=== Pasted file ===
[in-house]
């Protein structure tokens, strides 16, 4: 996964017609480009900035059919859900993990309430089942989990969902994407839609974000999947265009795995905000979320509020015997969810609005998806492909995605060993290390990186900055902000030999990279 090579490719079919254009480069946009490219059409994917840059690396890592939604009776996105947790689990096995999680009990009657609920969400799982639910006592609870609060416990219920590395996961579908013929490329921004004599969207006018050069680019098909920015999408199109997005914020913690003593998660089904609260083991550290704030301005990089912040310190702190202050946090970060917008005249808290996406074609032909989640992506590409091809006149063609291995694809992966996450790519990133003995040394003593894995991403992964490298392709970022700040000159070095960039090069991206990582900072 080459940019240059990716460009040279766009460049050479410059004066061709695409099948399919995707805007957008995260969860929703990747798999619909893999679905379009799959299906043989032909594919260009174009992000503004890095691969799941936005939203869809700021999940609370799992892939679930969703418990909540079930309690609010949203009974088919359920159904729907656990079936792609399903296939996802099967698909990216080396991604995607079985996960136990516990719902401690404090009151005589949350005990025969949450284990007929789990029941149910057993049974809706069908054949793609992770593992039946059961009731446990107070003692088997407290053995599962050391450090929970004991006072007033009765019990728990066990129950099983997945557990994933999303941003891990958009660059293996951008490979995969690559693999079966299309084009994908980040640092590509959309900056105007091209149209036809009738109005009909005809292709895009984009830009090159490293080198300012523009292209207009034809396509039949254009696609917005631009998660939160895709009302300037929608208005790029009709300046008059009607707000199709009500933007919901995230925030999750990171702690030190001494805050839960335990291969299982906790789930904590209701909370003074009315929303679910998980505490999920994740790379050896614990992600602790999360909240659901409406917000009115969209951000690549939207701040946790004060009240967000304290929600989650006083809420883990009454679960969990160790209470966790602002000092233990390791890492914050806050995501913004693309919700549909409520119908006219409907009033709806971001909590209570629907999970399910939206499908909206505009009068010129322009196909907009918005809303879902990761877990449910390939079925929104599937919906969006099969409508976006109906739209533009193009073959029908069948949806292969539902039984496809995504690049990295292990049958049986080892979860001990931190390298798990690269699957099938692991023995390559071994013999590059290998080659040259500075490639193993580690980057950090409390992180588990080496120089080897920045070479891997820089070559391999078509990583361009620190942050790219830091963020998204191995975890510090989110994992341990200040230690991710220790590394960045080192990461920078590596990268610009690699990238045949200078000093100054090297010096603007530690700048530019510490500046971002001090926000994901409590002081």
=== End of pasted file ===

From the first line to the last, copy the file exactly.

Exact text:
[in-house]
């Protein structure tokens, strides 16, 4: 996964017609480009900035059919859900993990309430089942989990969902994407839609974000999947265009795995905000979320509020015997969810609005998806492909995605060993290390990186900055902000030999990279 090579490719079919254009480069946009490219059409994917840059690396890592939604009776996105947790689990096995999680009990009657609920969400799982639910006592609870609060416990219920590395996961579908013929490329921004004599969207006018050069680019098909920015999408199109997005914020913690003593998660089904609260083991550290704030301005990089912040310190702190202050946090970060917008005249808290996406074609032909989640992506590409091809006149063609291995694809992966996450790519990133003995040394003593894995991403992964490298392709970022700040000159070095960039090069991206990582900072 080459940019240059990716460009040279766009460049050479410059004066061709695409099948399919995707805007957008995260969860929703990747798999619909893999679905379009799959299906043989032909594919260009174009992000503004890095691969799941936005939203869809700021999940609370799992892939679930969703418990909540079930309690609010949203009974088919359920159904729907656990079936792609399903296939996802099967698909990216080396991604995607079985996960136990516990719902401690404090009151005589949350005990025969949450284990007929789990029941149910057993049974809706069908054949793609992770593992039946059961009731446990107070003692088997407290053995599962050391450090929970004991006072007033009765019990728990066990129950099983997945557990994933999303941003891990958009660059293996951008490979995969690559693999079966299309084009994908980040640092590509959309900056105007091209149209036809009738109005009909005809292709895009984009830009090159490293080198300012523009292209207009034809396509039949254009696609917005631009998660939160895709009302300037929608208005790029009709300046008059009607707000199709009500933007919901995230925030999750990171702690030190001494805050839960335990291969299982906790789930904590209701909370003074009315929303679910998980505490999920994740790379050896614990992600602790999360909240659901409406917000009115969209951000690549939207701040946790004060009240967000304290929600989650006083809420883990009454679960969990160790209470966790602002000092233990390791890492914050806050995501913004693309919700549909409520119908006219409907009033709806971001909590209570629907999970399910939206499908909206505009009068010129322009196909907009918005809303879902990761877990449910390939079925929104599937919906969006099969409508976006109906739209533009193009073959029908069948949806292969539902039984496809995504690049990295292990049958049986080892979860001990931190390298798990690269699957099938692991023995390559071994013999590059290998080659040259500075490639193993580690980057950090409390992180588990080496120089080897920045070479891997820089070559391999078509990583361009620190942050790219830091963020998204191995975890510090989110994992341990200040230690991710220790590394960045080192990461920078590596990268610009690699990238045949200078000093100054090297010096603007530690700048530019510490500046971002001090926000994901409590002081």